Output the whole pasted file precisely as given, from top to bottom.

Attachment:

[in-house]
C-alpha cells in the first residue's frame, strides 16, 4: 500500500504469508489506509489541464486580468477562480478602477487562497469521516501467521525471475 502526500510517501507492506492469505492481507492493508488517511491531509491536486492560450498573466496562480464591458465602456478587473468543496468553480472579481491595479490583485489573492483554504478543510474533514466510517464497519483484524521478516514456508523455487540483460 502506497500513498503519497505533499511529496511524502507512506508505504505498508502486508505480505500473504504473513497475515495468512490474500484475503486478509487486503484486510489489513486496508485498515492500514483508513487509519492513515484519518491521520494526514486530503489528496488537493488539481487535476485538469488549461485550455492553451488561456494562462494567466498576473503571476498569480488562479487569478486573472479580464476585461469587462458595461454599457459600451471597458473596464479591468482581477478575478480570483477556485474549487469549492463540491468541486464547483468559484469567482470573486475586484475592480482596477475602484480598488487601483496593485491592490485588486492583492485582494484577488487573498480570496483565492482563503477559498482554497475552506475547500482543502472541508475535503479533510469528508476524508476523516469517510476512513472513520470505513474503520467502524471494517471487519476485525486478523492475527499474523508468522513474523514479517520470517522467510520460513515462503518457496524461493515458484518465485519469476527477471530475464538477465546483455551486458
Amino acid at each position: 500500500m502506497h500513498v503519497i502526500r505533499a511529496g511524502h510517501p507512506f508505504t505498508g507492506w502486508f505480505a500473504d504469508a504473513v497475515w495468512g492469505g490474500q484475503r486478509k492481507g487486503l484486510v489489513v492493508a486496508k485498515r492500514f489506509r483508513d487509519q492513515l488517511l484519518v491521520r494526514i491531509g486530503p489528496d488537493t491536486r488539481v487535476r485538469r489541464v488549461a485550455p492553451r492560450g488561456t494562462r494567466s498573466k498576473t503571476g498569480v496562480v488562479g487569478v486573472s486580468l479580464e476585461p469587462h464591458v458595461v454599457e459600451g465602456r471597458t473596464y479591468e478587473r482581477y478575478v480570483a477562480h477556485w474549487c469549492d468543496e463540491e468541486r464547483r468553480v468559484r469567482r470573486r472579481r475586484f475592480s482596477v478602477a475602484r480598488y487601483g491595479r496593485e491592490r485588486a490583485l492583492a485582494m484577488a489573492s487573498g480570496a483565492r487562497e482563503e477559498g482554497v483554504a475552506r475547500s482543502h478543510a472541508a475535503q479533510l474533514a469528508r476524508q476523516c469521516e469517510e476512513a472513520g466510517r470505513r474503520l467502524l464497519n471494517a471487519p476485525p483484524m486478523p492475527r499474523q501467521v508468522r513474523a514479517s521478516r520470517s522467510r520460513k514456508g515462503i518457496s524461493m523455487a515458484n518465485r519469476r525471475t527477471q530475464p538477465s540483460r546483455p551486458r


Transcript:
[in-house]
C-alpha cells in the first residue's frame, strides 16, 4: 500500500504469508489506509489541464486580468477562480478602477487562497469521516501467521525471475 502526500510517501507492506492469505492481507492493508488517511491531509491536486492560450498573466496562480464591458465602456478587473468543496468553480472579481491595479490583485489573492483554504478543510474533514466510517464497519483484524521478516514456508523455487540483460 502506497500513498503519497505533499511529496511524502507512506508505504505498508502486508505480505500473504504473513497475515495468512490474500484475503486478509487486503484486510489489513486496508485498515492500514483508513487509519492513515484519518491521520494526514486530503489528496488537493488539481487535476485538469488549461485550455492553451488561456494562462494567466498576473503571476498569480488562479487569478486573472479580464476585461469587462458595461454599457459600451471597458473596464479591468482581477478575478480570483477556485474549487469549492463540491468541486464547483468559484469567482470573486475586484475592480482596477475602484480598488487601483496593485491592490485588486492583492485582494484577488487573498480570496483565492482563503477559498482554497475552506475547500482543502472541508475535503479533510469528508476524508476523516469517510476512513472513520470505513474503520467502524471494517471487519476485525486478523492475527499474523508468522513474523514479517520470517522467510520460513515462503518457496524461493515458484518465485519469476527477471530475464538477465546483455551486458
Amino acid at each position: 500500500m502506497h500513498v503519497i502526500r505533499a511529496g511524502h510517501p507512506f508505504t505498508g507492506w502486508f505480505a500473504d504469508a504473513v497475515w495468512g492469505g490474500q484475503r486478509k492481507g487486503l484486510v489489513v492493508a486496508k485498515r492500514f489506509r483508513d487509519q492513515l488517511l484519518v491521520r494526514i491531509g486530503p489528496d488537493t491536486r488539481v487535476r485538469r489541464v488549461a485550455p492553451r492560450g488561456t494562462r494567466s498573466k498576473t503571476g498569480v496562480v488562479g487569478v486573472s486580468l479580464e476585461p469587462h464591458v458595461v454599457e459600451g465602456r471597458t473596464y479591468e478587473r482581477y478575478v480570483a477562480h477556485w474549487c469549492d468543496e463540491e468541486r464547483r468553480v468559484r469567482r470573486r472579481r475586484f475592480s482596477v478602477a475602484r480598488y487601483g491595479r496593485e491592490r485588486a490583485l492583492a485582494m484577488a489573492s487573498g480570496a483565492r487562497e482563503e477559498g482554497v483554504a475552506r475547500s482543502h478543510a472541508a475535503q479533510l474533514a469528508r476524508q476523516c469521516e469517510e476512513a472513520g466510517r470505513r474503520l467502524l464497519n471494517a471487519p476485525p483484524m486478523p492475527r499474523q501467521v508468522r513474523a514479517s521478516r520470517s522467510r520460513k514456508g515462503i518457496s524461493m523455487a515458484n518465485r519469476r525471475t527477471q530475464p538477465s540483460r546483455p551486458r